• Another great entry in this epic franchise but, this time, with something different. Sure, the MI formula is still there, but there are so many characters, locations and interests that, somehow, all add up to a very simple plot. This should be a complex movie, but it never feels like that. It is always clear what is happening, who is doing what and why. When something feels odd, it is because it is. Maybe it is simply a side effect of having so much baggage or maybe it is intentional, but it is a clear characteristic throughout the movie. Cavill's acting can appear poor, but, at the same time, it seems like that is his character. Even the addition of another huge star can't shift the focus from Cruise, who completely dominates the screen, leaving gaps only to be perfectly filled by his co-stars. The action is, as always, insane. Not much to be said about it, just MI level of epic. It is one of the best action movies of the decade and certainly of 2018.
  • shourya-2364123 July 2020
    Just another masterpeice of TOM CRUISE and every character of the M.I series.Every action scene in the movie is out of this world and I would say that the movie is really ahead of this time.
  • Not sure if the critics are bought or not, but surely this is mostly overrated. The plot is much contrived and coincidental. Based on a cliched "saving-the-world" story, most of the scenes are not realistically set. Hunt is just like a Superman or something. There is no tension or thrill, because you know everything will be fine and there will be another cash grab sequel.
  • One of the better directed action movies in recent years, certainly one of the best in this decade, although it may be to the point that such films have been in decline for the last ten or twenty years. It's almost unbelievable that the sixth sequel to any franchise looks this good and fresh. Interestingly, the director changed for each film in the series and this film is the first where the predecessor remained the same. The last three are very good, and this one is probably the best in terms of quality. An interesting story that requires attention, tense action scenes that are at the highest level. I must also mention Tom Cruise who is a masterful actor as well as an action star who participates in various breathtaking stunts. Shooting, driving, racing, jumping, parkour, flying, the character did absolutely everything in a very tense film through his 140 minutes, which is not a small amount for an action film.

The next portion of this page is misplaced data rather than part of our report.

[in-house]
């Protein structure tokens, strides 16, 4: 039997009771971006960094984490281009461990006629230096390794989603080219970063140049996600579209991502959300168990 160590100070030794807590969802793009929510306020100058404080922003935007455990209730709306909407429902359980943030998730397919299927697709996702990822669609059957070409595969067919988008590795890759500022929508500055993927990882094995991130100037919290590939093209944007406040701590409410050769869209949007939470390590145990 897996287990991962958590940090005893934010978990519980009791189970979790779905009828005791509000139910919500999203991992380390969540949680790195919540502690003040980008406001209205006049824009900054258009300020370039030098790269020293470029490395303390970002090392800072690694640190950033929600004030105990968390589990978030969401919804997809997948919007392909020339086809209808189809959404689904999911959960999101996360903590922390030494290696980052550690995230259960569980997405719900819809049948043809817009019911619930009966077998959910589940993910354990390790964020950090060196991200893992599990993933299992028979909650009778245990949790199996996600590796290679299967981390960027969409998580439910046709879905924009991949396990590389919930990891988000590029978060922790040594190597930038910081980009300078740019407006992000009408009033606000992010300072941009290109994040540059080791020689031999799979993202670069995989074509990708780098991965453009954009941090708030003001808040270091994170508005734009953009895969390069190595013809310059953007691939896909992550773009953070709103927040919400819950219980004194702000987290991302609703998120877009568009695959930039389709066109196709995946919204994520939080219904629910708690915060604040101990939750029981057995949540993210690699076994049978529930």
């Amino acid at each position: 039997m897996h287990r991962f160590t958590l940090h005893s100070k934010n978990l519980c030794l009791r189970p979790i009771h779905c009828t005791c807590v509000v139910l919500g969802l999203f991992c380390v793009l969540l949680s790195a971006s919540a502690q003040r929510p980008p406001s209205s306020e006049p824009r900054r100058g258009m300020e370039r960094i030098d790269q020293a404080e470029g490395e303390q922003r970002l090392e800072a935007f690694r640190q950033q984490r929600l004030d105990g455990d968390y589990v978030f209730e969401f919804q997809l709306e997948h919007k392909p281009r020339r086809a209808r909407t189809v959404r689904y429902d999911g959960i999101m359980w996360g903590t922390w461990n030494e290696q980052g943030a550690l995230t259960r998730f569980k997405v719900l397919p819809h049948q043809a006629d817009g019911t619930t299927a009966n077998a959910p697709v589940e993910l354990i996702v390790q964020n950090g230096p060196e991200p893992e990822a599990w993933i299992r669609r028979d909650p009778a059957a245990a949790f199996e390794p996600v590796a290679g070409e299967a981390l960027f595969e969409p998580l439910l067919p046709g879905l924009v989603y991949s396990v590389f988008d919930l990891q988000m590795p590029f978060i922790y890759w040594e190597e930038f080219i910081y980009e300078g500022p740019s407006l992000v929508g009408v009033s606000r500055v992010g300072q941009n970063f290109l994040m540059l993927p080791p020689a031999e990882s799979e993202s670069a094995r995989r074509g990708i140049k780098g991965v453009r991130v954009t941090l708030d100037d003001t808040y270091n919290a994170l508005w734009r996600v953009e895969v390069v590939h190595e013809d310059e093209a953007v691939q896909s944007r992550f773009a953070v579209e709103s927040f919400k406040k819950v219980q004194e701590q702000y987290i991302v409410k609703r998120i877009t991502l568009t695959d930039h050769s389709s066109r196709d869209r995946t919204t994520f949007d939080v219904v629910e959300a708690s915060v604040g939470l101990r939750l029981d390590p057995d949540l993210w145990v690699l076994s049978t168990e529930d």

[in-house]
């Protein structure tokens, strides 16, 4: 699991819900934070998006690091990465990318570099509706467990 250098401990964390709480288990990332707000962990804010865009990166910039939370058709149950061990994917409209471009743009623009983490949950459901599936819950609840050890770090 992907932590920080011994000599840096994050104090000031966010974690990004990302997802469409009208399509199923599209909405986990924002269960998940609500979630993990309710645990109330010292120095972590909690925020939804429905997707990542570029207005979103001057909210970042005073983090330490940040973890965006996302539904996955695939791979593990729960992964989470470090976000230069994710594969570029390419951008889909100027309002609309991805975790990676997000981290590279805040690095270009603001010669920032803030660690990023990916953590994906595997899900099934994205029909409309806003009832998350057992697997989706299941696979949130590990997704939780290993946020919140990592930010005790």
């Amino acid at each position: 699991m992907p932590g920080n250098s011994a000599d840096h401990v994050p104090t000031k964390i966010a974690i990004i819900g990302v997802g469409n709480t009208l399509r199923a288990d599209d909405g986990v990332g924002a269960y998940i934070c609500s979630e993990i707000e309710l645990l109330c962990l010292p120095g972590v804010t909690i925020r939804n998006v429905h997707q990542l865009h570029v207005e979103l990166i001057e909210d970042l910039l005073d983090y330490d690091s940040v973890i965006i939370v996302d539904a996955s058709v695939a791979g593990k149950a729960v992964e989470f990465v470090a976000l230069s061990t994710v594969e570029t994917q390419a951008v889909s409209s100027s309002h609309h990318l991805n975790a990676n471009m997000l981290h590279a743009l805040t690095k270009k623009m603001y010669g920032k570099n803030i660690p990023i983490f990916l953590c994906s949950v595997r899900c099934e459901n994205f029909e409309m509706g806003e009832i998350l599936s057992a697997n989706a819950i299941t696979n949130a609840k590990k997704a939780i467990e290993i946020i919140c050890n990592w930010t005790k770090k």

• 'Mission: Impossible - Fallout' burst onto the scene this weekend, rejuvenating what had been a mostly baron summer of action-blockbusters. Sure, we had 'Equalizer 2' and 'Skyscraper,' but those were both meh. Thankfully, this film is far better than meh. Actually, it's excellent.

    Its excellence comes from a commitment to the craft. Normally, three months of intensive training are required for someone to qualify for a helicopter pilot's license. Tom Cruise, in preparation for this film, did it in half that time. How? By training 16 hours a day, seven days a week. He did all this for one action sequence. That's the level of commitment to the craft that went into this movie.

    Each grand set piece (all of which are glorious) fills the frame just right. Very little CGI is used, which makes everything look real because it is real. We aren't watching a contrived creation of what is supposed to look like Tom Cruise zipping through town on a motorcycle-he's actually zipping through town on a motorcycle. And that helicopter pilot training? That paid off in a big way. It delivered what is one of the best, most intense action sequences in years.

    Each scene flows smoothly into the next, rarely pausing to catch its breath. It brings to mind memories of 'Mad Max: Fury Road,' which featured a similarly breakneck pace and continuous propulsion. Fallout's action doesn't quite reach that level, but the feel is certainly similar.

    I've waited this long to mention the plot because I hardly considered it essential, which might sound weird or as though it's a detriment (it's not). There is a lot to know and also very little know. Early scenes feature some rather extensive exposition. The density and length of these conversations may cause some viewers' minds to wander-that's okay.

    While the dialogue is crisp and the details are helpful for better understanding the plot, all viewers really need to understand is that a group of terrorists called The Apostles want to wreak havoc, and it's Ethan Hunt's mission to stop them. Basically, he and his team need to save the world.

    There's nothing wrong with action taking center stage over the story in this case. After all, this is an action movie. The minute reasons why something is happening become less important when what is happening is so masterfully executed and thrilling to watch.

    The camera whirls majestically around each chase sequence, and the fight scenes pop off the screen. They're brutal, well-shot and coherent, which is not always the case with big budget action films. The violence feels real, as do the consequences. I know jaw-dropping is a bit of a cliché description to use, but these fight scenes (and a few additional action sequences) literally made my jaw drop.

    And of course, in between the fights, we receive a hefty dose of Tom Cruise running really fast. He's one of the all-time best movie runners. Tremendous intensity. Beautiful form.

    Cruise is exceptional. This franchise would crumble without him. Ving Rhames, who has been at Cruise's side for all six 'M:I' films, is a steadying presence once again. Simon Pegg provides his usual comic relief, and Henry Cavill steps in as a younger, stronger super-spy, to remind us that Cruise can't do this forever.